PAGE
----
As I write this letter, the Prime Minister has just announced an extension to the nationwide lockdown, to be reviewed at around the time this Tatler April issue goes on sale — an opportune moment for us to be taking an in-depth look into the world of Carrie Symonds, possibly the most powerful woman in Britain right now.

April

On April 5, a furious Laura Perrins from The Conservative Woman tweeted that Hancock’s policies were ‘absolute fascism’, especially as we had passed the one year anniversary of lockdown and restrictions on March 23:

Note that lateral flow tests, as Hancock tweeted above, were free on the NHS. The programme continued for a year.

Tuesday, April 13:

The civil service seems determined to kill off the Covid dogs idea, which is so much more versatile than normal testing and really worthwhile. The animals are amazing – they get it right over 90 per cent of the time – but officials are being very tricky.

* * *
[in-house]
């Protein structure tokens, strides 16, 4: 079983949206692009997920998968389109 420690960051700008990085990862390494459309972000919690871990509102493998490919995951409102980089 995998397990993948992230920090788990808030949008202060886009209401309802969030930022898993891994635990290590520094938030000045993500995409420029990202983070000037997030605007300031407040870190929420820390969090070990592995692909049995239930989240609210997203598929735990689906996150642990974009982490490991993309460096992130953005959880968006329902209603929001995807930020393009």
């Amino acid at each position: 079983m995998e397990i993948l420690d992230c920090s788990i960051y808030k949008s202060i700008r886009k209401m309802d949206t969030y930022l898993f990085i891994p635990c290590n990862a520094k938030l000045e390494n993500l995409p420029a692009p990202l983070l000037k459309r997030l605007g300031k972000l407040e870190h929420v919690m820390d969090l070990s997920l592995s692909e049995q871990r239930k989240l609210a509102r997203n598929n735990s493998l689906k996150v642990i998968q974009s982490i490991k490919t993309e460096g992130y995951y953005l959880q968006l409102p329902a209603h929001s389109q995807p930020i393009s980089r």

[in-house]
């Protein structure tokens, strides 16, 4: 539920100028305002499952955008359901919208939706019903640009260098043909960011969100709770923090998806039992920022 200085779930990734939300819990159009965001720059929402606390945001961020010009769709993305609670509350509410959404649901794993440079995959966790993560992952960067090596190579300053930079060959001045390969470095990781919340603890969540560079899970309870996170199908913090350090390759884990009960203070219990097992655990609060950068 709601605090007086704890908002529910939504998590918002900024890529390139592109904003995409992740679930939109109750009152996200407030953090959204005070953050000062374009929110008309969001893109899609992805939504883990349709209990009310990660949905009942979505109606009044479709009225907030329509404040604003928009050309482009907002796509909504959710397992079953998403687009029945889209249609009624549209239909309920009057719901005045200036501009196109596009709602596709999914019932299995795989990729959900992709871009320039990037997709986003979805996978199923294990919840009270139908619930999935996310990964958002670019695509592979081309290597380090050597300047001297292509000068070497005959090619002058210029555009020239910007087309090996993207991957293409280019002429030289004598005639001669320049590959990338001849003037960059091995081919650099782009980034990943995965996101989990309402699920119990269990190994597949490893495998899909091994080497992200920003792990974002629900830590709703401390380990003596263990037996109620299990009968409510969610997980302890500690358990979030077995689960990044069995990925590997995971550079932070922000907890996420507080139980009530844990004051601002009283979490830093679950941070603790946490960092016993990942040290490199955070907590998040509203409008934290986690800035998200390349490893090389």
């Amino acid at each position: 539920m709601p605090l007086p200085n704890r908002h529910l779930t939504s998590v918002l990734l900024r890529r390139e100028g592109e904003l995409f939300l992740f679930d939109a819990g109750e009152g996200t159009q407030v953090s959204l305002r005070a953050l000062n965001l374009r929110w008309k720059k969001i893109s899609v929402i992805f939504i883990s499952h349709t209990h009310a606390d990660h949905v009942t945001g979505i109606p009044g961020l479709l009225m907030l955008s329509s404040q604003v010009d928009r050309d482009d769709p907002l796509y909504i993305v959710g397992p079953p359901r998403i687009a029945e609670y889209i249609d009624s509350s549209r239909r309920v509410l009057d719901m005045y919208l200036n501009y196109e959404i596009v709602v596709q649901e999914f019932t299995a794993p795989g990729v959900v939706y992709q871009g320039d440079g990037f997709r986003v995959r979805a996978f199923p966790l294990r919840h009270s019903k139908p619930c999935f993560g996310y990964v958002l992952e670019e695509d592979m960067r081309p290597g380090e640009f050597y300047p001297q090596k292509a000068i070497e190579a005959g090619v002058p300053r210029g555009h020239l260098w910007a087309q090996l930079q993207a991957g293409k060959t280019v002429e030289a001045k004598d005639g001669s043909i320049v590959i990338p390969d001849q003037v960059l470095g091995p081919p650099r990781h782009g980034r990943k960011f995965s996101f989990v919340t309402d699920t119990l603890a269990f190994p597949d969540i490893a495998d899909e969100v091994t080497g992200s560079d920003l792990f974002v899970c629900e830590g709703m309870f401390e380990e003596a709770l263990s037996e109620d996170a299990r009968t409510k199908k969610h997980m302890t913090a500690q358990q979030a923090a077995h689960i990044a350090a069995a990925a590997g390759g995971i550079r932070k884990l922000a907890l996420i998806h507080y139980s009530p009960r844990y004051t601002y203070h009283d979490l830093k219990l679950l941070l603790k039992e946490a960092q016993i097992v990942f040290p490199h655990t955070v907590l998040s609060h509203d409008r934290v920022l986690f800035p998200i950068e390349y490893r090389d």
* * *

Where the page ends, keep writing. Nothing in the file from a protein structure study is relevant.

We should have started training dogs months ago and then sending them to railway stations and other busy places, where they could identify people who probably have Covid so they can then get a conventional test.

Unfortunately, even though I’ve signed off on it, the system just doesn’t buy it.

So far we’ve done a successful Phase 1 trial, but Phase 2, which costs £2.5 million, has hit the buffers. The civil service have come up with no fewer than 11 reasons to junk the idea.

That’s one idea I actually like. It sounds great.

On Friday, April 16, someone posted a video of Hancock breezing into No. 10. He had his mask on outside for the cameras, then whisked it off once he entered. Hmm. The person posting it wrote, ‘The hypocrisy and lies need to stop!

That day, the BBC posted that Hancock had financial interests in a company awarded an NHS contract — in 2019: